General Psychology-Chapter 1 The Science of Psychology
General Psychology-Chapter 1 The Science of Psychology PSYC - 11762 - 004
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This 8 page Class Notes was uploaded by Alexis notetaker on Tuesday September 20, 2016. The Class Notes belongs to PSYC - 11762 - 004 at Kent State University taught by Sharon M Sciartelli (P) in Fall 2016. Since its upload, it has received 11 views.
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Date Created: 09/20/16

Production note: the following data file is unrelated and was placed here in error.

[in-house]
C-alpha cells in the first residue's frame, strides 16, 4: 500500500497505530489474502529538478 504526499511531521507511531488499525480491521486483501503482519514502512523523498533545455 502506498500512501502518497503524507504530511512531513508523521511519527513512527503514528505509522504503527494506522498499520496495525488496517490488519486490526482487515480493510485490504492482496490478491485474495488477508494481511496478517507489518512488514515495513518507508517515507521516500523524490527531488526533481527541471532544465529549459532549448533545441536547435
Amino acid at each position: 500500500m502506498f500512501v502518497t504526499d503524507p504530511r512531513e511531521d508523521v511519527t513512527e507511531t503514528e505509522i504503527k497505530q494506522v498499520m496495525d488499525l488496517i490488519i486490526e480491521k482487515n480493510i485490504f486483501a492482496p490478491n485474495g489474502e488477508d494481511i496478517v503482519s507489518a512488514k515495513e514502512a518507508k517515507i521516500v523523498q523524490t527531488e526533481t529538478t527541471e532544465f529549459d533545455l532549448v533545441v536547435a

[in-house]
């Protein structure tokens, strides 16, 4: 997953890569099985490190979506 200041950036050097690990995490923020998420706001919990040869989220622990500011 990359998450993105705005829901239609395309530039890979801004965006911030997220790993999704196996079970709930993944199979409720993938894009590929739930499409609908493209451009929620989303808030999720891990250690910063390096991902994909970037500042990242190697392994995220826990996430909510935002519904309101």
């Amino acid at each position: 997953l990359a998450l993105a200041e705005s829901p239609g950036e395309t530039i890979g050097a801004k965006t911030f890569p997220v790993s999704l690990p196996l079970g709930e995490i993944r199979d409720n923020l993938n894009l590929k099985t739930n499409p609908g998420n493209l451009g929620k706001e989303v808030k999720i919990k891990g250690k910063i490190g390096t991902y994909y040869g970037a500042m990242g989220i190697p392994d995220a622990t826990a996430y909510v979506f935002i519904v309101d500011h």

THE SCIENCE OF PSYCHOLOGY WHAT IS PSYCHOLOGY? 1. Behavior External (What you can do) 2. Mental Processes Internal (Must infer) [Thoughts, Feelings, Motives Psychology→The scientific study of: (Systematic data based answers to what and why) Interested in underlying physiology WHAT THEY STUDY? VIrtually everything! Why? Everything deals with thoughts, feelings, and behaviors (healthy &/or disordered) HISTORY: Interest in the mind...goes back thousands of years ✴But: Psych as an identified field of study is >150 years old s it was started in about 1870s PSYCH TODAY: SCIENCE & PROFESSION As a science Answers basic thinking, feeling, behaving Profession Applies info into a real situation and in real people Both have value and some people do both ✴WORK SETTINGS: ● About ½ are working in Clinical and service settings ● About ⅓ are in academic settings (Universities) ● The rest are in industry, schools, and misc settings PSYCHOLOGIST VS PSYCHIATRIST Psychologist PhD or PsyD Psychiatrist MD or DO (Med school the specialize) ● Both can do therapy, teach and research ● Psychiatrists can provide medication (Other physicians can too) ● Psychologists more formal standardized testing on personality (Ex: IQ) ● Often work together MA (Masters) level social workers and counselors also do therapy GROWTH OF PSYCH Growing exponentially Subfields Areas of specialization ✴Modern Theoretical Perspectives Theoretical Vs Subfield ↳Looking for ↳ Specialty areas cause/reason 7 KEY THEORETICAL PERSPECTIVES 1. Psychodynamic: Emphasis on: ● The way unconscious impulses and conflicts impact behavior ● The role childhood experiences plays in personality development ✴Unconscious matters 2. Behavioral: Emphasis on: ● Environmental contributors to observable behavior (things you can see) ● Behavior is the result of the environment (rewards, punishment, associations) ● Thoughts and feelings don’t matter and are not important ✴Environment matters 3. Humanistic: Emphasis on: ● Inborn capacity for choice & growth ● Main Belief: People have freewill (can choose their own destiny) ● Desire to become best possible (Selfactualization) ✴Freewill, choice, I matter 4. Cognitive; Emphasis on: ● Mental processes involved in “knowing” ● What we know, how we think, how we come to understand the world ● Memory, attention,intelligence, perception, language, problem solving ● When? →1960s ✴Thinking matters 5. Neuroscience (biological) Emphasis on; ● Brain and nervous system and their role in thinking,feeling,and behaving ● Has always been a thing/idea but happened little later due to enhancement in technology ● Relationship between body events and behavior/thoughts genes+more ● Twoway, Behavior/thoughts/feelings can impact the body too ● Each can change the other ● 50% caused by genes→however many can change mindset ✴Brain and body matter 6. Evolutionary: Emphasis on: ● Identifying inherited adaptive behavior and traits (Nature vs Nurture) ● Assumptionif inherited behavior contributes to survivalgenes get passed down see these genes in future generations ● Natural selection ● Helps explain (in part) ○ Prosocial behavior ○ Aggression ✴Survival genes matter 7. Sociocultural: Emphasis on: ● Social and cultural factors that impact behaviors ● Ex: how do social settings and expectations impact us ✴Other people matter Attempts made to identify universal principles as well as culturally specific ones M.T.P →They all have value ● No one theory dominates today ● Helpful to have multiple theories because behavior is multidetermined ✴Eclectic?→ Use ideas from more than one RESEARCH METHODS Basic vocab and Concepts: Population Entire group of Interest generally not practical ,not necessary to measure everyone SampleSubset of the group can infer population information from a good sample. save money and time What makes a good sample? Size must be big enough Representation must reflect those of Interest accurately ( Subgroups must be included proportionally) (Race, gender, age,etc) ✴ est way? Random sampling Everyone has an equal chance picking random from a larger population: Avoids bias and equally distributed Know the limits of your results: Generalizability Do results apply to other populations? Gender? Age? Cultural Groups? Only way to know is through additional research some patterns exist… ✴DATA COLLECTION TECHNIQUES 1. Observations(Natual/ Lab setting) What? Watch and record Pros? 1. See real behaviors Cons? 1. Time and Money 2. If you know you're being watched you may act different 3. Can't see everything 2. Survey and interview What? Ask on paper and in person Pros? 1. Can ask about anything ( rare behaviors, thoughts, feelings) 2. Faster 3. less expensive 4. larger samples Cons? one can lie → Social Desirability bias ↑ May not know! Wants to look good to researcher/ Embarrassed by the truth 3. Case study What? Tremendous detail on one Pros? 1. Learn what is possible Cons? 1. No what is probable 2. Will results generalize?(apply to others) !!No info on causation TYPES OF RESEARCH IN PSYCH (types of studies) 1. Descriptive what is out there ● Finding out about some variable 2. Correlational what goes together ● Discovering relationships between variables( making predictions) 3. Experimental what causes it ● Establishing causal relationships( explains can lead to change if needed) Descriptive research ● Determine what’s out there (behavior thoughts and/or feelings) Method: Gather preexisting data and summarize ( percentage, averages, frequencies) Correlational studies ● Identify association's/relationships→which allow you to make predictions Method: 1. Collect data on at least two factors (doesn't talk about cars only relationships) (no manipulations) 2. calculate correlation coefficient (r) * ranges 1 to + 1 Interpret correlation 1.0 + 1.0 Strong vs. Weak The closer R is 2 positive or negative 1 the stronger the relationship, closer to 0 the weaker The stronger relation the better your predictions in the fewer expectations there will be Rarely perfect ✴behavior is multidetermine Always be expectation; looking for likelihood ✴Positive or Negative Direction If Positive high score on 1 goes with high score on other low goes with low ( expect high on both and low on both) ex: age and gray hair If Negative high score on 1 goes with low score on other low goes with high ( expect High and low, low and High) ex: Time partying at night before an exam and grades Evaluation of Corr. studies: Overall invaluable knowing about relationships help us Relatively inexpensive ethically only option at times But? no info about cause Why? there is no way to tell from this type of data If A caused B If B caused A If something caused them both The Experiment: The only way to know for sure that one thing causes another the experimental method ● Start with two identical go ● treat them exactly the same except for one thing ● determine if they are different after this manipulation ● If they are since everything else was the same we can say our manipulation cause the difference Experiments Vocab: Independent manipulated variable (you control) (why treated different) Dependent observed variable (suspected effect) (measure at end same on everyone) (Measure the same then look for the difference) Experimental groups part of sample manipulated ( get iv= independent variable) Control group for comparison may or may not have (doesn't get IV) EXPERIMENTS Possible problems If you can’t guarantee groups are the same except for the iv the effect you see can be due to an unplanned third variable Third variable CONFOUNDS Confounds: Variables that changed with your IV (but you didn’t plan) They are a problem because they can be the real cause of your results THREE TYPES: 1. Preexisting group differences (sample bias): The groups were different right from the beginning so the manipulation didn’t matter ✴ To Avoid; use Random Assignment ( Everyone to have an equal chance of being in each different condition) basic factors should be distributed equally between groups 2. Participant bias (Subject bias): Acts differently due to personal expectations, not because of the IV) Ex; Placebo effect To Avoid; use single blind study participants don’t know which group, this way groups don’t have different expectations 3. Experimenter bias: Experimenter treats group differently based on expectations causing changes in DV To Avoid; Use double blind study Don’t let the researchers or participants know which group so nobody has a different expectations Double Blind study takes care of both biases!!! Single Blind only takes care of participant bias Ethical issues: Safeguarding individual rights and wellbeing is a priority in research TODAY For ex: Avoiding harm (physical and psychological) is a priority today Some risks obvious, some more subtle Need to think and need outside input How safeguarded? Ethical principles of psychologists and code of conduct (APA) informed consent: confidentiality, deception, debriefing) Institutional review boards (IRBs) (peer review) (multidisciplinary) If psychologists don’t follow these guidelines and procedures they will not get published, they will not get funding and may suffer charges. % of animal research 57%